But a human ump still stood behind home plate.
For the first time ever, a robot umpire has called a professional baseball game.
Like pro baseball players themselves, the robot ump didn't go straight to the majors. Instead, it debuted at the independent Atlantic League's all-star game Wednesday night — but its first time behind home plate is a promising sign that the technology could be ready for Major League Baseball.
To the casual observer, the game likely looked like any other, with human umpire Brian deBrauwere standing where an umpire always stands. However, if they looked closely, they'd see that deBrauwere was wearing an Apple AirPod in his right ear and had an iPhone in his back pocket.
Those devices communicated with the stadium's Trackman technology, which uses radar to follow each pitch from the moment it leaves the pitcher's hand. Together, they let deBrauwere know whether a pitch was in the strike zone or not, so he could then relay the call to the players on the field.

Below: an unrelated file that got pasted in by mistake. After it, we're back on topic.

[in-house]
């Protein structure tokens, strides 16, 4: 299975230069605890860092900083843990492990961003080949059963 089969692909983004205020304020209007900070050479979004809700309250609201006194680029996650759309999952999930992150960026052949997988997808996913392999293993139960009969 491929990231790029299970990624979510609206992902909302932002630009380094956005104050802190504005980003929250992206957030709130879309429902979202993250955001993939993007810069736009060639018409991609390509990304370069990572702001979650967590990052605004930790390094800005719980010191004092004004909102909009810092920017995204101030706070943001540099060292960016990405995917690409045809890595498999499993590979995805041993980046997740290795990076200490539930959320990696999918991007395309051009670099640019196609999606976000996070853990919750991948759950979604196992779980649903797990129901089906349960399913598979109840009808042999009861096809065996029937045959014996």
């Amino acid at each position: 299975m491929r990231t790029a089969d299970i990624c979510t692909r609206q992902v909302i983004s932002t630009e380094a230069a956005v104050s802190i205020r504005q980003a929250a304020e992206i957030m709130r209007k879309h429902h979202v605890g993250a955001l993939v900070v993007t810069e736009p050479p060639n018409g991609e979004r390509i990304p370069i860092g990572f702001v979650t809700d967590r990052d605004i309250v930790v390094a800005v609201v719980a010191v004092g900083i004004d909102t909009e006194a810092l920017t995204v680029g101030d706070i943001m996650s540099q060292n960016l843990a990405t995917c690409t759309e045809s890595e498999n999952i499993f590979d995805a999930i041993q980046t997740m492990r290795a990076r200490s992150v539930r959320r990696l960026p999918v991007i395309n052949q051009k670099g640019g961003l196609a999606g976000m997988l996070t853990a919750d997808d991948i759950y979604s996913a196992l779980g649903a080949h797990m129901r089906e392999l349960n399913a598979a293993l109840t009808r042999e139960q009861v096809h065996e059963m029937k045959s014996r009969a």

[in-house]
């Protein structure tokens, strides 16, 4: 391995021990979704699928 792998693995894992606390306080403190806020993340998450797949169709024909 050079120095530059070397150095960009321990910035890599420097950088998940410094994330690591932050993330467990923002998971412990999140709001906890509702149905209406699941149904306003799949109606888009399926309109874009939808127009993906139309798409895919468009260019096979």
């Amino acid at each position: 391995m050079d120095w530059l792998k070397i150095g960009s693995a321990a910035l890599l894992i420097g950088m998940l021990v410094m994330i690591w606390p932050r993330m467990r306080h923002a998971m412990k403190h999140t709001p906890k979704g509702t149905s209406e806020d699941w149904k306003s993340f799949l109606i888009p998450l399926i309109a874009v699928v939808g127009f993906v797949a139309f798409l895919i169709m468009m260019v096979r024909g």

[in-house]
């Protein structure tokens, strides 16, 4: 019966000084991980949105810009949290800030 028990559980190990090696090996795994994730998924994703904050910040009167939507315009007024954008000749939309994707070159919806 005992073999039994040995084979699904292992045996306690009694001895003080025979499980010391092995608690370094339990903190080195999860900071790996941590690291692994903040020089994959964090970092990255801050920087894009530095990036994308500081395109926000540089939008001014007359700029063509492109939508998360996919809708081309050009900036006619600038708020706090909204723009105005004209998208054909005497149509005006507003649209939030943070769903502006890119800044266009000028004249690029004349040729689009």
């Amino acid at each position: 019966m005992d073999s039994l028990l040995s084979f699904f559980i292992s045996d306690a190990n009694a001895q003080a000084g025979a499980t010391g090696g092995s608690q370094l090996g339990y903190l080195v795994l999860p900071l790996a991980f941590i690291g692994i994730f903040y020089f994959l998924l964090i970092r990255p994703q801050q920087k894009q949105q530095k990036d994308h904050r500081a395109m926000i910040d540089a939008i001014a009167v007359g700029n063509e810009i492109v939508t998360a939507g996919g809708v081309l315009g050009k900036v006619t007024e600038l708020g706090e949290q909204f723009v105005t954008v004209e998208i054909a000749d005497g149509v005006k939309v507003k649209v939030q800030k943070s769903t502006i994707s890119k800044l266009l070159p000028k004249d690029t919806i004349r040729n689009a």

The robot umpire's debut wasn't flawless — the earpiece and iPhone lost connection a couple of times, during which deBrauwere called the game like he normally would.
Those minor hiccups weren't enough to discourage baseball officials, though. According to The Washington Post, MLB officials called the night a "success," and the Atlantic League plans to roll out the robot umpires to all eight of its ballparks in the coming weeks.
READ MORE: 'Robot ump' calls first professional game with one hitch and no controversy [The Washington Post]
More on robot umpires: Baseball Players Are Sick of Fallible Umpires. Robots Should Make Calls Instead.
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